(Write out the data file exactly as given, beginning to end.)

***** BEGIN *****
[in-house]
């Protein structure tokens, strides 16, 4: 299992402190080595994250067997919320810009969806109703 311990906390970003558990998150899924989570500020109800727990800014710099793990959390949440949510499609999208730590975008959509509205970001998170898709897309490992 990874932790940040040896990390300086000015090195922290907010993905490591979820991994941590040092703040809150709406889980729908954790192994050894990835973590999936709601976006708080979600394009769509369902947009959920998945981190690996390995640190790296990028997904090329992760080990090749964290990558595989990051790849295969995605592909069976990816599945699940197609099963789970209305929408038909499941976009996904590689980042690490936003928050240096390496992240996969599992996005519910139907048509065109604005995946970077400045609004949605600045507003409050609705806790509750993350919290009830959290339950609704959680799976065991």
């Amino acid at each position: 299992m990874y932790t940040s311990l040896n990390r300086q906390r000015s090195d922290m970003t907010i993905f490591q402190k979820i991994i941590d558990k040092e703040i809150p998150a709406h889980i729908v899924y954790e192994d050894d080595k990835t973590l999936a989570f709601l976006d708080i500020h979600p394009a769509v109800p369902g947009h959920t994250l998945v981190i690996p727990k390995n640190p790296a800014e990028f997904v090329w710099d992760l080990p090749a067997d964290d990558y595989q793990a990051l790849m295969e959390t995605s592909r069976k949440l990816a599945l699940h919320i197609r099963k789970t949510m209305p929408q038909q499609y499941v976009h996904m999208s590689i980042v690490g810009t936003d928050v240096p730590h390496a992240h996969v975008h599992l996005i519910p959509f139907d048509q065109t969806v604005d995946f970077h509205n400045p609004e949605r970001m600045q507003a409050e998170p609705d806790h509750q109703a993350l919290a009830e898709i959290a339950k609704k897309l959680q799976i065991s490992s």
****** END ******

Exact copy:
[in-house]
């Protein structure tokens, strides 16, 4: 299992402190080595994250067997919320810009969806109703 311990906390970003558990998150899924989570500020109800727990800014710099793990959390949440949510499609999208730590975008959509509205970001998170898709897309490992 990874932790940040040896990390300086000015090195922290907010993905490591979820991994941590040092703040809150709406889980729908954790192994050894990835973590999936709601976006708080979600394009769509369902947009959920998945981190690996390995640190790296990028997904090329992760080990090749964290990558595989990051790849295969995605592909069976990816599945699940197609099963789970209305929408038909499941976009996904590689980042690490936003928050240096390496992240996969599992996005519910139907048509065109604005995946970077400045609004949605600045507003409050609705806790509750993350919290009830959290339950609704959680799976065991």
């Amino acid at each position: 299992m990874y932790t940040s311990l040896n990390r300086q906390r000015s090195d922290m970003t907010i993905f490591q402190k979820i991994i941590d558990k040092e703040i809150p998150a709406h889980i729908v899924y954790e192994d050894d080595k990835t973590l999936a989570f709601l976006d708080i500020h979600p394009a769509v109800p369902g947009h959920t994250l998945v981190i690996p727990k390995n640190p790296a800014e990028f997904v090329w710099d992760l080990p090749a067997d964290d990558y595989q793990a990051l790849m295969e959390t995605s592909r069976k949440l990816a599945l699940h919320i197609r099963k789970t949510m209305p929408q038909q499609y499941v976009h996904m999208s590689i980042v690490g810009t936003d928050v240096p730590h390496a992240h996969v975008h599992l996005i519910p959509f139907d048509q065109t969806v604005d995946f970077h509205n400045p609004e949605r970001m600045q507003a409050e998170p609705d806790h509750q109703a993350l919290a009830e898709i959290a339950k609704k897309l959680q799976i065991s490992s």